intended to preclude judicial review of the FLRA's actions in cases involving exceptions to arbitration awards; and second, the agency's decisions on stays are interlocutory and therefore not reviewable. Neither contention has merit.
The issue here is not one of judicial review of the merits of arbitral awards or of the FLRA's decisions thereon but the broader question whether the FLRA's policy on stay requests generally adheres to the requirements of the Administrative Procedure Act, the agency's enabling statute, and its own regulations. There is no support for FLRA's argument that Congress intended to preclude federal courts from reviewing claimed violations of these statutes and regulations. The case law, statutory language, and the legislative history relied upon by the FLRA are not to the contrary.
In light of the heavy presumption in favor of judicial review of agency action and the absence of any congressional intent to preclude judicial review in a case such as this, the Court finds that it has subject matter jurisdiction to entertain plaintiffs' claims. See Dunlop v. Bachowski, 421 U.S. 560, 567, 44 L. Ed. 2d 377, 95 S. Ct. 1851 (1975); Citizens to Preserve Overton Park v. Volpe, 401 U.S. 402, 410, 28 L. Ed. 2d 136, 91 S. Ct. 814 (1971); Abbott Laboratories v. Gardner, 387 U.S. 136, 141, 18 L. Ed. 2d 681, 87 S. Ct. 1507 (1967); International Ladies' Garment Union v. Donovan, 232 U.S. App. D.C. 309, 722 F.2d 795, 807 (D.C. Cir. 1983); and Local 1219, AFGE v. Donovan, 221 U.S. App. D.C. 170, 683 F.2d 511, 517-18 (D.C. Cir. 1982).
The Court also rejects FLRA's argument that its practice concerning stay requests is nonreviewable under section 10(c) of the APA, 5 U.S.C. § 704, which provides that "final agency action" is subject to judicial review. If the FLRA did in fact grant or deny stay requests based on the factors listed in 5 C.F.R. § 2429.8(c), its actions would be interlocutory in nature and therefore not reviewable. Here, however, the FLRA has not decided the individual stay requests submitted to it, but instead has adopted and applied, without exception, a practice not to address a party's request for a stay and thereby to allow the "temporary stay" to remain in effect until it decides the merits of appeal. It is this practice that constitutes the "final agency action" which plaintiffs challenge and which the Court may and will review.
5 U.S.C. § 555(b) requires administrative agencies to decide issues presented to them within a reasonable time, and 5 U.S.C. § 706(1) requires reviewing courts to "compel agency action unlawfully withheld or unreasonably delayed." See Nader v. FCC, 172 U.S. App. D.C. 1, 520 F.2d 182, 206 (D.C. Cir. 1975).
The FLRA argues that these provisions of the APA apply only to agency action which facilitates a speedier resolution of a final decision on the merits,
and that if the Court required it to act on stay requests prior to issuing a decision on the merits, this would not speed the final resolution of the case and could prolong the time needed to conclude an arbitration proceeding.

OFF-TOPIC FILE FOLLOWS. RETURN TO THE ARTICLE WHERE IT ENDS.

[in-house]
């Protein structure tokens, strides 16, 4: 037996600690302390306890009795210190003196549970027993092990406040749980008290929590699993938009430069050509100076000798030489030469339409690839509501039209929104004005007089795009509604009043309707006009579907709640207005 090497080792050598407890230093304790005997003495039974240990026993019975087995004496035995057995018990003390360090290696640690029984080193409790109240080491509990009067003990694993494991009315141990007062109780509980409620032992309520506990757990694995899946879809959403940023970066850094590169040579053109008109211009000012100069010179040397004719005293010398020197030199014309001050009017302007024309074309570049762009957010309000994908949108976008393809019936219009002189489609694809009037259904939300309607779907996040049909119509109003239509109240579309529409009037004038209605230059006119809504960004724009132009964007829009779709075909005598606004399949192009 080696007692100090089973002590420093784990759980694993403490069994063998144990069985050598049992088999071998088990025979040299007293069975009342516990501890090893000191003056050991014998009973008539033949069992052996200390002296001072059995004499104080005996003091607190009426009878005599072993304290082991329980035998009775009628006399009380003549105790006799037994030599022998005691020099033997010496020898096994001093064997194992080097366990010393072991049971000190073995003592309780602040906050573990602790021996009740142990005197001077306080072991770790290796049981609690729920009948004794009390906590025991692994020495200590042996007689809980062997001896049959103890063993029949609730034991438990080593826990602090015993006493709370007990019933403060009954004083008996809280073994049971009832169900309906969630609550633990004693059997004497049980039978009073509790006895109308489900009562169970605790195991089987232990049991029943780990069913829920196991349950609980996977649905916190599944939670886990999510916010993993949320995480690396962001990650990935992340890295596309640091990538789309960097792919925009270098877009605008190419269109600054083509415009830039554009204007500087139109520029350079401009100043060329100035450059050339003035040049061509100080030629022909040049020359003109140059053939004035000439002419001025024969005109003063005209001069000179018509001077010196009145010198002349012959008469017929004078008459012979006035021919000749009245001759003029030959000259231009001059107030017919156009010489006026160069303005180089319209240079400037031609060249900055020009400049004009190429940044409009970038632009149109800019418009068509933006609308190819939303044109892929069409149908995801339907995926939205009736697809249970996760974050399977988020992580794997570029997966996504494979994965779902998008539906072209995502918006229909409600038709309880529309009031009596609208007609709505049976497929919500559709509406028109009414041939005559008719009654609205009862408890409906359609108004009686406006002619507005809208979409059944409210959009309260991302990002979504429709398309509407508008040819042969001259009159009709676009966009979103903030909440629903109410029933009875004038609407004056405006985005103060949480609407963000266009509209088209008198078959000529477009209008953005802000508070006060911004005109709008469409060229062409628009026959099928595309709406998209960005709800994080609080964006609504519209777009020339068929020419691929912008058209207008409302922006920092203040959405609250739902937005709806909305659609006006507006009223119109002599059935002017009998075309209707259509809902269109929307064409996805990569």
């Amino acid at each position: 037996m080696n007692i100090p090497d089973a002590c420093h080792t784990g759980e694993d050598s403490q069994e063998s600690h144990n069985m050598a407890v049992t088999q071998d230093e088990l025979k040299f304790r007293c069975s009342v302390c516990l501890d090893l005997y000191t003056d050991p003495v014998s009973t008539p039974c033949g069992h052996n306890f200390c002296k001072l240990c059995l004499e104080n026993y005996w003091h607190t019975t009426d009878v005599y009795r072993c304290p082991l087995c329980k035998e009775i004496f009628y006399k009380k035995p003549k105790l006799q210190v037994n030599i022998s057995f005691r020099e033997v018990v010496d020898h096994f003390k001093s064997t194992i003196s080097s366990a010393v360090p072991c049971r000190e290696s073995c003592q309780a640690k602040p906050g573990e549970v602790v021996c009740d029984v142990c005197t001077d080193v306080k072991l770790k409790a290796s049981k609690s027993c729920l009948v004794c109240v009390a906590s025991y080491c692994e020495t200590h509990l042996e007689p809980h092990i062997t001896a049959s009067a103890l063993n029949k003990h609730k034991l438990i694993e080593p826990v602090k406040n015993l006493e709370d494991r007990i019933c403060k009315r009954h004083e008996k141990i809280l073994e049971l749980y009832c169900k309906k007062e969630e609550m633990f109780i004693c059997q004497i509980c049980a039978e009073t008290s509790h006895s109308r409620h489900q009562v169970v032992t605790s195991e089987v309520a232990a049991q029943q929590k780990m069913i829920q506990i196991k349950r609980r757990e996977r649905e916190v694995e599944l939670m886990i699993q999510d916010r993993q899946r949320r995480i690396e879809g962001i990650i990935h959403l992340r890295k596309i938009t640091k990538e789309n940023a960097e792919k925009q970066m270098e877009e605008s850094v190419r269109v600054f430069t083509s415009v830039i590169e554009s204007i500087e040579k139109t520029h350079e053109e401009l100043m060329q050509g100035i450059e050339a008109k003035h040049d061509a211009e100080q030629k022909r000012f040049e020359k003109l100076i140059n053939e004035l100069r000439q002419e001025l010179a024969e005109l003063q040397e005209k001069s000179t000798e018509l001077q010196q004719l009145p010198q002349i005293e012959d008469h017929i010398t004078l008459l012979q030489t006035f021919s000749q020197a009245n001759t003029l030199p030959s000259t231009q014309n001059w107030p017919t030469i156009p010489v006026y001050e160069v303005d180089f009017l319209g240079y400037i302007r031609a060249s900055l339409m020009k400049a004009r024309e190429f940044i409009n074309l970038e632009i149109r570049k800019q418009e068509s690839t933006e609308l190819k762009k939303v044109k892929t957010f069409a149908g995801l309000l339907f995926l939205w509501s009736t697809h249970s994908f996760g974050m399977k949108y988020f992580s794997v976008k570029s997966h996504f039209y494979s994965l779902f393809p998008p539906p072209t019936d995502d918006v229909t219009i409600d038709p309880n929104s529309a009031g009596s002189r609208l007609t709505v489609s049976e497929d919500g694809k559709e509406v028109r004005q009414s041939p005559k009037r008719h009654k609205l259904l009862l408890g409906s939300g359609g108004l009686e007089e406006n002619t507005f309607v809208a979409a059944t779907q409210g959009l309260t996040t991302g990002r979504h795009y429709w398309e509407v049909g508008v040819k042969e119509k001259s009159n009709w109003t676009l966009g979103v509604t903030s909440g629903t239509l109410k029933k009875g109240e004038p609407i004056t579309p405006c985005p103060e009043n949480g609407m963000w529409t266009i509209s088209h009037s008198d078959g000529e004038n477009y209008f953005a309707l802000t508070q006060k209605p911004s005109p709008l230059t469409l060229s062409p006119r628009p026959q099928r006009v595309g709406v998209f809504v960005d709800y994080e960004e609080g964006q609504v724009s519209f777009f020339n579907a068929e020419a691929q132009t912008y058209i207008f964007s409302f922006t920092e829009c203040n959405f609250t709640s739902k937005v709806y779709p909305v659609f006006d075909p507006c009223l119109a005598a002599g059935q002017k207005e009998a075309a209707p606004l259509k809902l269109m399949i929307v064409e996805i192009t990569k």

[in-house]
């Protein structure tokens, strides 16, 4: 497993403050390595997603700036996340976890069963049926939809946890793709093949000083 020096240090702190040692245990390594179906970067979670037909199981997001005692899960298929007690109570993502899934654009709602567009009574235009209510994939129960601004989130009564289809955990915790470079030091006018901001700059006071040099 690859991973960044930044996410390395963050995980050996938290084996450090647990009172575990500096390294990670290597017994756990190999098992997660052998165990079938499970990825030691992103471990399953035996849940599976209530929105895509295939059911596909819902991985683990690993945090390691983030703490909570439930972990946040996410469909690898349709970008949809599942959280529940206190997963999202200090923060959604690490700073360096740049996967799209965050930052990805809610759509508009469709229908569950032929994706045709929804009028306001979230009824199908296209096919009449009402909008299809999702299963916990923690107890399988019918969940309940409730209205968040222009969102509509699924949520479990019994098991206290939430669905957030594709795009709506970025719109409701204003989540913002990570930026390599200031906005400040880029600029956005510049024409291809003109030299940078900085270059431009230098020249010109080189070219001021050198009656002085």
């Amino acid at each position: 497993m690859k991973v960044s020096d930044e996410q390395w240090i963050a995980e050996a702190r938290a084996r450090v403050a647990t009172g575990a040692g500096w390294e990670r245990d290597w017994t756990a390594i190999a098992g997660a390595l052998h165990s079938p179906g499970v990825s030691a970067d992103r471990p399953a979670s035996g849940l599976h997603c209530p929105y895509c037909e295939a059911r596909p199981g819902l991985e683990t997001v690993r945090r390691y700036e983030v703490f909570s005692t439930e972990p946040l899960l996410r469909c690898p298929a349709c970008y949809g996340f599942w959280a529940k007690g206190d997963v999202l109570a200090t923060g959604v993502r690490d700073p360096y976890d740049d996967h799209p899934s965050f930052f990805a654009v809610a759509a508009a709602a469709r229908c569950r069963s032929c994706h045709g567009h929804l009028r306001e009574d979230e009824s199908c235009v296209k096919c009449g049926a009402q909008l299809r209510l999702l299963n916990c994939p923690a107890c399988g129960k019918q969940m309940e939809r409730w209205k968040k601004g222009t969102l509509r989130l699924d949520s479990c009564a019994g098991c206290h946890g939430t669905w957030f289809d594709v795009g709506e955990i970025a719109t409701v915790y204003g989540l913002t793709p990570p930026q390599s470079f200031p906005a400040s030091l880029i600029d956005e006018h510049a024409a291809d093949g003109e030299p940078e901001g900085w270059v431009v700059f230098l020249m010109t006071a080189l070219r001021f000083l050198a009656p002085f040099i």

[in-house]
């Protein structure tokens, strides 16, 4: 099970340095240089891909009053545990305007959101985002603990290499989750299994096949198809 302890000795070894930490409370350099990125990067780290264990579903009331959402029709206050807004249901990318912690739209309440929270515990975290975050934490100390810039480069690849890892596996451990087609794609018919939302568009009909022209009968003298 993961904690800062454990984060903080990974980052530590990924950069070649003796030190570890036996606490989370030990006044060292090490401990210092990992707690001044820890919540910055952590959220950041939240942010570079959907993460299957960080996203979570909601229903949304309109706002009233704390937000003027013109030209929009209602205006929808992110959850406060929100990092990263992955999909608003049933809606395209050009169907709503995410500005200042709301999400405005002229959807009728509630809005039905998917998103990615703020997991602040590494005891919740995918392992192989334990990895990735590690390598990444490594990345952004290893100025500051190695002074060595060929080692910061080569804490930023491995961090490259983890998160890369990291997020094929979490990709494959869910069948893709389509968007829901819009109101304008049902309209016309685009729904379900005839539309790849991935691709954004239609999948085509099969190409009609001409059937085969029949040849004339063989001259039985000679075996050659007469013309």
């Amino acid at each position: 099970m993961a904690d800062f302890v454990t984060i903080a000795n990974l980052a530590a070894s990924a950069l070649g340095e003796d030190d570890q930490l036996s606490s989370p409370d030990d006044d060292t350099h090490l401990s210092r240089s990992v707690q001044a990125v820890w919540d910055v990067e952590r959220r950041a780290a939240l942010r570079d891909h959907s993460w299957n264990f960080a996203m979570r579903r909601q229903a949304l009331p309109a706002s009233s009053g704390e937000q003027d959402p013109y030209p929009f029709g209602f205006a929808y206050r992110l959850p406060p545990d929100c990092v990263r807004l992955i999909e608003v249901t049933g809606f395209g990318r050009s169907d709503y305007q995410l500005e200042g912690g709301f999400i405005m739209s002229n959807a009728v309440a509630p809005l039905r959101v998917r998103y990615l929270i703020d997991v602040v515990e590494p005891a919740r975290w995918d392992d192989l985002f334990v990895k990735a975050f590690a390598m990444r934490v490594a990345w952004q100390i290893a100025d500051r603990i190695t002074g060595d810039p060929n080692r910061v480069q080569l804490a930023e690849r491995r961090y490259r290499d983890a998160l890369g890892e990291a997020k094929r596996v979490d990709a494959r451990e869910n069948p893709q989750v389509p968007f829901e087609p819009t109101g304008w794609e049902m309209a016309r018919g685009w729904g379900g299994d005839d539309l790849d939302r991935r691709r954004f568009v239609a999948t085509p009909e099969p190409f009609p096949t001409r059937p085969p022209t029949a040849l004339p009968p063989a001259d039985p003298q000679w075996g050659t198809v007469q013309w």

This argument has no support in the statutory language, case law, or common sense. Section 706(1) refers to "agency action unlawfully withheld or unreasonably delayed," not to "final agency action" so withheld or delayed. The agency has cited to no cases in which the reviewing court made the distinction that the FLRA would have this Court make -- that is, that agency action unlawfully withheld may only be compelled if that would finally resolve or expedite the resolution of the administrative proceeding.
It is unlikely, however, that FLRA consideration and action on stay requests will prolong the time needed to conclude an arbitration proceeding. The factors that the FLRA must consider in deciding whether to grant a stay -- particularly likelihood of success on the merits -- are not only relevant to the substantive decision but in some cases are the identical factors as those it will consider when it makes that decision.
In any event, the Court finds that the alleged strain that an order requiring the FLRA to decide all stay requests would have on its "scarce staff resources" are greatly exaggerated, and are entitled to little weight. As the court noted in Caswell v. Califano, supra, "the vindication of almost every legal right has an impact on the allocation of scarce resources." 583 F.2d at 17. It may also be noted that, as many commentators have pointed out, the resources of the courts for dealing with increasing caseloads are not only scarce, they are in some areas greatly overtaxed. Yet it would hardly occur to a court -- whether this Court or the Court of Appeals or indeed the Supreme Court -- to deny all requests for stays or injunctions because of its overall workload.
The Court therefore concludes that the FLRA's practice violates the Administrative Procedure Act. Beyond that, that practice is also violative of the agency's own regulations.
Subsection (c) of the FLRA regulations provides that
A request for a stay of an arbitrator's award will be granted only where it appears, based upon the facts and circumstances presented, that: